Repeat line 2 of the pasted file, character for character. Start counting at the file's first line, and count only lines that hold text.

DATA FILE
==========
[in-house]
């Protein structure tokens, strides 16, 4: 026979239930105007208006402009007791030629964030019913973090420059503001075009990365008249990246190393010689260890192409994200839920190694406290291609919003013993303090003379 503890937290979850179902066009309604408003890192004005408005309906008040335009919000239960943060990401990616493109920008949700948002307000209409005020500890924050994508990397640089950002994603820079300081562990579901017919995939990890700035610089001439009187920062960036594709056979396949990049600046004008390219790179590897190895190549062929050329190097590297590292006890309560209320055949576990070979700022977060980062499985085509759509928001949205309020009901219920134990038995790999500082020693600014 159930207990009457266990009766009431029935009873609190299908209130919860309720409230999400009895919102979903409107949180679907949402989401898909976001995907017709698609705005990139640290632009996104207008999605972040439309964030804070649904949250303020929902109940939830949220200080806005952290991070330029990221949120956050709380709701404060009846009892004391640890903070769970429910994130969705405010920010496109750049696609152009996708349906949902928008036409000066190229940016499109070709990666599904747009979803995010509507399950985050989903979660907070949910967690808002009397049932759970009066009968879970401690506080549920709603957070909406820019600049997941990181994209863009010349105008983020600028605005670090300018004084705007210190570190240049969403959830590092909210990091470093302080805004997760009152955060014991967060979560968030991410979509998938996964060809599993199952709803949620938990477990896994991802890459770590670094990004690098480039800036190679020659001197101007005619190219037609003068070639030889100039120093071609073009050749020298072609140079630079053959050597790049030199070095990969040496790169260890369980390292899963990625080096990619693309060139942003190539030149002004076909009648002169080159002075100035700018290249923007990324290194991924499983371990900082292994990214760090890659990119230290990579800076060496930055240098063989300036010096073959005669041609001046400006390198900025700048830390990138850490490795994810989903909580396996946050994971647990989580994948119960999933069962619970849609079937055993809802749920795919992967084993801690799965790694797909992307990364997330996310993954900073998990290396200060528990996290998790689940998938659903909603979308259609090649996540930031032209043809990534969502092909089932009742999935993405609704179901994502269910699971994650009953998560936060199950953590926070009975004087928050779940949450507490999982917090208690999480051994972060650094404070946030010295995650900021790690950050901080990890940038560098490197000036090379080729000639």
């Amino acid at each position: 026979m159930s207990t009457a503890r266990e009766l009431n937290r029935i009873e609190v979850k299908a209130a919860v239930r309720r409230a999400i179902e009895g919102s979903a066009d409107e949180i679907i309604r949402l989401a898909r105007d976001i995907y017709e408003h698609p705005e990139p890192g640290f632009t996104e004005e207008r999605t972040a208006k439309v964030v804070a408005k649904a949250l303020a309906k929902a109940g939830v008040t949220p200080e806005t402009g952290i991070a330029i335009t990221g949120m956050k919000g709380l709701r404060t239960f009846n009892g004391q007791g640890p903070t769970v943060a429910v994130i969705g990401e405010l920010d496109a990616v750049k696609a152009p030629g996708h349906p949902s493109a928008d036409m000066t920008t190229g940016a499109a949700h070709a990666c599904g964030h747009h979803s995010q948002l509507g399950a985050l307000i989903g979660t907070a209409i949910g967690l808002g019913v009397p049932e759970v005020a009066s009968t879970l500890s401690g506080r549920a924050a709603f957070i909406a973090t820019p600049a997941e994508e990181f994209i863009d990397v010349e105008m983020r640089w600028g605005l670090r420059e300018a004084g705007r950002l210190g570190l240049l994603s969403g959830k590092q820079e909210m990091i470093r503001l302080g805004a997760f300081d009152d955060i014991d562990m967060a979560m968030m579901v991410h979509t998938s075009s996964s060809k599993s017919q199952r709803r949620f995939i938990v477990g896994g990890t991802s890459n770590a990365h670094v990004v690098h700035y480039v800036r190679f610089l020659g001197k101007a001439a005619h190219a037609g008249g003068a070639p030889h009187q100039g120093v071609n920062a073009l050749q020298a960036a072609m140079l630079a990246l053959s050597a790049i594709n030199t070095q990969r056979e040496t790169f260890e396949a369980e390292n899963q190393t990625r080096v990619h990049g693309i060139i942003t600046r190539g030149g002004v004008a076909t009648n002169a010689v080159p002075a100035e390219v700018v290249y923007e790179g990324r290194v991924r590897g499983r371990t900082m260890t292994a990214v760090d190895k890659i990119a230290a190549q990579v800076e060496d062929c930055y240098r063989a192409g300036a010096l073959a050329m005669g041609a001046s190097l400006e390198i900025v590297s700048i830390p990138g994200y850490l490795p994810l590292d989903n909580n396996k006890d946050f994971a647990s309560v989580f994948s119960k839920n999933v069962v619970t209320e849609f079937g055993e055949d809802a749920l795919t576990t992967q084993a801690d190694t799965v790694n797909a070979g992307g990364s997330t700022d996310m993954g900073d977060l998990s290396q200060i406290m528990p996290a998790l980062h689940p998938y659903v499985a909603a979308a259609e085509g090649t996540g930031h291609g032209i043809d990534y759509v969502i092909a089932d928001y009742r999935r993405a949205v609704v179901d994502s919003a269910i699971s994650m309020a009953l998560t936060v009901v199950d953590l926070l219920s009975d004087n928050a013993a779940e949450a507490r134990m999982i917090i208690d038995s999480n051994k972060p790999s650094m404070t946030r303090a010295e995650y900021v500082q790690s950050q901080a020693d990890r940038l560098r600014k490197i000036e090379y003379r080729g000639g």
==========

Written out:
């Protein structure tokens, strides 16, 4: 026979239930105007208006402009007791030629964030019913973090420059503001075009990365008249990246190393010689260890192409994200839920190694406290291609919003013993303090003379 503890937290979850179902066009309604408003890192004005408005309906008040335009919000239960943060990401990616493109920008949700948002307000209409005020500890924050994508990397640089950002994603820079300081562990579901017919995939990890700035610089001439009187920062960036594709056979396949990049600046004008390219790179590897190895190549062929050329190097590297590292006890309560209320055949576990070979700022977060980062499985085509759509928001949205309020009901219920134990038995790999500082020693600014 159930207990009457266990009766009431029935009873609190299908209130919860309720409230999400009895919102979903409107949180679907949402989401898909976001995907017709698609705005990139640290632009996104207008999605972040439309964030804070649904949250303020929902109940939830949220200080806005952290991070330029990221949120956050709380709701404060009846009892004391640890903070769970429910994130969705405010920010496109750049696609152009996708349906949902928008036409000066190229940016499109070709990666599904747009979803995010509507399950985050989903979660907070949910967690808002009397049932759970009066009968879970401690506080549920709603957070909406820019600049997941990181994209863009010349105008983020600028605005670090300018004084705007210190570190240049969403959830590092909210990091470093302080805004997760009152955060014991967060979560968030991410979509998938996964060809599993199952709803949620938990477990896994991802890459770590670094990004690098480039800036190679020659001197101007005619190219037609003068070639030889100039120093071609073009050749020298072609140079630079053959050597790049030199070095990969040496790169260890369980390292899963990625080096990619693309060139942003190539030149002004076909009648002169080159002075100035700018290249923007990324290194991924499983371990900082292994990214760090890659990119230290990579800076060496930055240098063989300036010096073959005669041609001046400006390198900025700048830390990138850490490795994810989903909580396996946050994971647990989580994948119960999933069962619970849609079937055993809802749920795919992967084993801690799965790694797909992307990364997330996310993954900073998990290396200060528990996290998790689940998938659903909603979308259609090649996540930031032209043809990534969502092909089932009742999935993405609704179901994502269910699971994650009953998560936060199950953590926070009975004087928050779940949450507490999982917090208690999480051994972060650094404070946030010295995650900021790690950050901080990890940038560098490197000036090379080729000639």